Oct 21, 2021 · 10:57 PM

Date 2004
Image dimensions 80 x 70 cm
Technique/material Oil on canvas
Credit Collection Museum Haus Konstruktiv
Donated by the artist
Inv. no. SK07003
Christian F. Kintz


Color is a central theme for Christian F. Kintz (born 1968 in Freiburg, Germany). He applies several layers of paint to the canvas with a squeegee. He first selects the base color, then applies each subsequent color, layer by layer. The results are pictures with luminous and brilliant surfaces that seem monochrome and have a seductive haptic allure.
When moved across the canvas, the squeegee pushes the paint into bulges on one edge while pulling it away on the other, letting the deeper levels of color shine through on the sides. The thick layers of paint in these areas also provide clues as to how the work was made.
Kintz arranges his pictures of different sizes, formats, and colors into expansive groups, rhythmical series, and juxtapositions. The ratio of height to width of each picture is 8:7, and smaller, medium-sized, and larger pictures are also arranged so that the height and width of each picture is double that of the previous work. This technique enables viewers to relate pictures to one another and to the entire group. Through their physical presence and volume, the paintings acquire a three-dimensionality that transcends their flatness. His works are located somewhere between painting and working with found objects, and the influence of Minimal Art is obvious – in particular, in the reduction of the artist’s signature style through the monochrome effect and the serial arrangement of the works.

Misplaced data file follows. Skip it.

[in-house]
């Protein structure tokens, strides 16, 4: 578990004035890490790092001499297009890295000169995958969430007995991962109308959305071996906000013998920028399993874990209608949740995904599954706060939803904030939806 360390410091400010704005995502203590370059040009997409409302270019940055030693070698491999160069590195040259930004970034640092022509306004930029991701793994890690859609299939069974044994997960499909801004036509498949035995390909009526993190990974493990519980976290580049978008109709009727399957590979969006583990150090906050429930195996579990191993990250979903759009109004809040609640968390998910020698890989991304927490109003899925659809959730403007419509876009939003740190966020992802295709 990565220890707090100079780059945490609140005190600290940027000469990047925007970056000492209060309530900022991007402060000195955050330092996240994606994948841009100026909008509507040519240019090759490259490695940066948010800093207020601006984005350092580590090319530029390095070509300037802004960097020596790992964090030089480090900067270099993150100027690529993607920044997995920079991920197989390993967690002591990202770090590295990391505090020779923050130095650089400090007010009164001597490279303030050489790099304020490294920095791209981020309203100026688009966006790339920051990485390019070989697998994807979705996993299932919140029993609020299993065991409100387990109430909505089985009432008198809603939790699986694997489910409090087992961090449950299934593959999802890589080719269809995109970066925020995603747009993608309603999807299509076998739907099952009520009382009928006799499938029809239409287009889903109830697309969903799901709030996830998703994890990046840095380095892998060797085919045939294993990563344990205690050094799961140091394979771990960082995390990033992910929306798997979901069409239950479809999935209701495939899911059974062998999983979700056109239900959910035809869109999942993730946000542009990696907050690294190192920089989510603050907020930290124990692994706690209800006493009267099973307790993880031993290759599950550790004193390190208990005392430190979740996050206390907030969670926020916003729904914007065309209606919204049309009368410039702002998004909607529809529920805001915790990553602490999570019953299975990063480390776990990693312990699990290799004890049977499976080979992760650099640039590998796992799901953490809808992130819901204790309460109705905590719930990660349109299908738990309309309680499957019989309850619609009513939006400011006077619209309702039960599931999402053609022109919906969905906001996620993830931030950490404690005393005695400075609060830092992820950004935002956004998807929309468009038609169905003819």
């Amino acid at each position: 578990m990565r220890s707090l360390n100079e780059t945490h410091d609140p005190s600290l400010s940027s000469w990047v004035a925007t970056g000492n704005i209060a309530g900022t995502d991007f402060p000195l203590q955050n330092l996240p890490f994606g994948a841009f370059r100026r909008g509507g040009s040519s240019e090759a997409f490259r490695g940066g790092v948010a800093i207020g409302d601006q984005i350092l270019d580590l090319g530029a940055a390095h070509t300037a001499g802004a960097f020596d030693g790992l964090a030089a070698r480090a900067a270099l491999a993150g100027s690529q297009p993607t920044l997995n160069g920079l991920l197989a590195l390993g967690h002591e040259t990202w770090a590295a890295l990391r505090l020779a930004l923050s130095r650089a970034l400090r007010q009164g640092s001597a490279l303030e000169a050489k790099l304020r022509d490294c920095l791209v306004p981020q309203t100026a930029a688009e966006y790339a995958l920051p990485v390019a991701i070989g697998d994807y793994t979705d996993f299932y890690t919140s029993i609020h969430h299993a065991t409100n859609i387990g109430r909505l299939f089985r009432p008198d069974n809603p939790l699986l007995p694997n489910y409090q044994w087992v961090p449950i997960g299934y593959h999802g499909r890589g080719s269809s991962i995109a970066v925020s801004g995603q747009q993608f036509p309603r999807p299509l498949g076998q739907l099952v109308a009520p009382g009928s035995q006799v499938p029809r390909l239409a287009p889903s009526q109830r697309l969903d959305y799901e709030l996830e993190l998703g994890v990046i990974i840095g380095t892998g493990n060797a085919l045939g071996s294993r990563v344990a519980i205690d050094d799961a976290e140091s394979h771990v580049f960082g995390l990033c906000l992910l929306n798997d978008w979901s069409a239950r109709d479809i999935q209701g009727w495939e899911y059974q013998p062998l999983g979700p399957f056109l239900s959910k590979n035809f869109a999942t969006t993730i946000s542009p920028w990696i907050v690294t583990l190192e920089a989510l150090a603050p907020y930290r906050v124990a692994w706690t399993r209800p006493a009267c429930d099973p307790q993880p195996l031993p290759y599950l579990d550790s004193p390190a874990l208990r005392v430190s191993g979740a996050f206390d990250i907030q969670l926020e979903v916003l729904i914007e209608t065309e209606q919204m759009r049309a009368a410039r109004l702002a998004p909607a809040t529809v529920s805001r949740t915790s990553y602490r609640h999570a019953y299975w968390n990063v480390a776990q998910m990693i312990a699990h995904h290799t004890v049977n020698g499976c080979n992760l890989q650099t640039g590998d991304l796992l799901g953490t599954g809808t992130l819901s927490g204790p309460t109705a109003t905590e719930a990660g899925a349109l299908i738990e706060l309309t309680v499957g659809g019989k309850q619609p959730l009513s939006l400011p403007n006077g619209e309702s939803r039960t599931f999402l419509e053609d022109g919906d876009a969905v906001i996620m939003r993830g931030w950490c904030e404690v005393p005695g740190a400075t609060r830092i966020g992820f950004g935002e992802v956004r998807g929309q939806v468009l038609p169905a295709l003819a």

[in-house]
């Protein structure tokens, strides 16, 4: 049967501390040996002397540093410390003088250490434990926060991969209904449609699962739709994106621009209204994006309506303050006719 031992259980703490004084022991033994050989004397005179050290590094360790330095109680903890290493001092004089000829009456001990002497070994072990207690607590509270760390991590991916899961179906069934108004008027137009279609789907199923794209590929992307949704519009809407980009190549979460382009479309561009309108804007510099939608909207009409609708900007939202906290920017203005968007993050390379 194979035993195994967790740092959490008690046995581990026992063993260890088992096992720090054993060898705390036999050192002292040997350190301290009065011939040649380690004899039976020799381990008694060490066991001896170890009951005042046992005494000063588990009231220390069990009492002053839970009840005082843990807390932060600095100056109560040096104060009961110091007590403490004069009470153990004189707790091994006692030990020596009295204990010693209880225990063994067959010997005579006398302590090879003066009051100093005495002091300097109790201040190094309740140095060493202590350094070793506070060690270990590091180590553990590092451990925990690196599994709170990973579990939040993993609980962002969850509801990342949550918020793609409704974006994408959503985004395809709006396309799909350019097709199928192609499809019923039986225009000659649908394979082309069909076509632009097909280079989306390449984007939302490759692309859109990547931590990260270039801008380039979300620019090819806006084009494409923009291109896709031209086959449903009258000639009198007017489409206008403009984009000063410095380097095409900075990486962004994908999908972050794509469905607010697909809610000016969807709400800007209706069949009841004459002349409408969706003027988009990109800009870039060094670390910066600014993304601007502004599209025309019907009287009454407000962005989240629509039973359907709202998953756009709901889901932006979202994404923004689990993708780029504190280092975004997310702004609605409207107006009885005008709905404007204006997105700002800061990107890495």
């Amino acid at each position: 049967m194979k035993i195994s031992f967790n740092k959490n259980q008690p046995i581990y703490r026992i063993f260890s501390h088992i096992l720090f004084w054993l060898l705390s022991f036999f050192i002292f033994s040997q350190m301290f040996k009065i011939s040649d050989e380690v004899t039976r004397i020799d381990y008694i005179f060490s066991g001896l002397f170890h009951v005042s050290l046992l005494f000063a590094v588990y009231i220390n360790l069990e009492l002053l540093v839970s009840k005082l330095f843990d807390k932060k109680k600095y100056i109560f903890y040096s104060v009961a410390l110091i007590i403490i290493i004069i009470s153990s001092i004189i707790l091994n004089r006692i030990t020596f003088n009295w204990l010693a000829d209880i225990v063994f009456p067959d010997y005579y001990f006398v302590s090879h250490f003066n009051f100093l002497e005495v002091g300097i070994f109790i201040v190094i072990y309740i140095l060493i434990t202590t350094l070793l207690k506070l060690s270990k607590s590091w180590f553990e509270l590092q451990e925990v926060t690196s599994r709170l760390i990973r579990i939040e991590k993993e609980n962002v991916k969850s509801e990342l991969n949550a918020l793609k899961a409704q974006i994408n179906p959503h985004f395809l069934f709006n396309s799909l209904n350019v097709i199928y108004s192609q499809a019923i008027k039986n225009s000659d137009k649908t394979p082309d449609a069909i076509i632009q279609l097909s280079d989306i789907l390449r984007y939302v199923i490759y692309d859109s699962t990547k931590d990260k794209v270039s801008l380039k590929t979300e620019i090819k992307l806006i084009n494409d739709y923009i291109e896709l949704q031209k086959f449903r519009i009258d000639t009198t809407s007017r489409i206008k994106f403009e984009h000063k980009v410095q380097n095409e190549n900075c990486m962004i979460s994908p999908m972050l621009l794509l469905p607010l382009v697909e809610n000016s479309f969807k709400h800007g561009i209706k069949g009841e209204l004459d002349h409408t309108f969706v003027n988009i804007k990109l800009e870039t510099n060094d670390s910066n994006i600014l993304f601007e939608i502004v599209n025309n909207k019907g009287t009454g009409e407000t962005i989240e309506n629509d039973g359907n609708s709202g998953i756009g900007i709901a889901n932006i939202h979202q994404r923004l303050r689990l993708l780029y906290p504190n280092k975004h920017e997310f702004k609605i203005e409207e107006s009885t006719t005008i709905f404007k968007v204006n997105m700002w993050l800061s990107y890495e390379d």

That Kintz recently began to work with cube- and beam-like structures is a natural progression in his working method, which is based on an investigation of space. The impulsive and gestural application of the paint highlights these works as visual phenomena, while also stressing their materiality. The different colors of paint run in all directions inside the cubes, sometimes bleeding together. In this way, the artist makes full use of the color’s potential, which ranges from opulent materiality to a reduction to pure color effects. The artist describes his goal as follows: “Color does not stand for a form; it is not flesh, it is not water, it is not light. It is not a symbol for anything outside itself. It is not a translation, and it remains untranslatable. It is not an illusion, nor a surface that covers up or creates another truth. It is its own fleeting truth.”

Dominique von Burg

With financial support by:

Lotteriefonds Canton of Zurich

Baugarten Stiftung
Ernst Göhner Stiftung
Dr. Adolph Streuli-Stiftung
Stiftung Kunstsammlung Albert und Melanie Rüegg

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Oct 21, 2021
10:45:00 PM CEST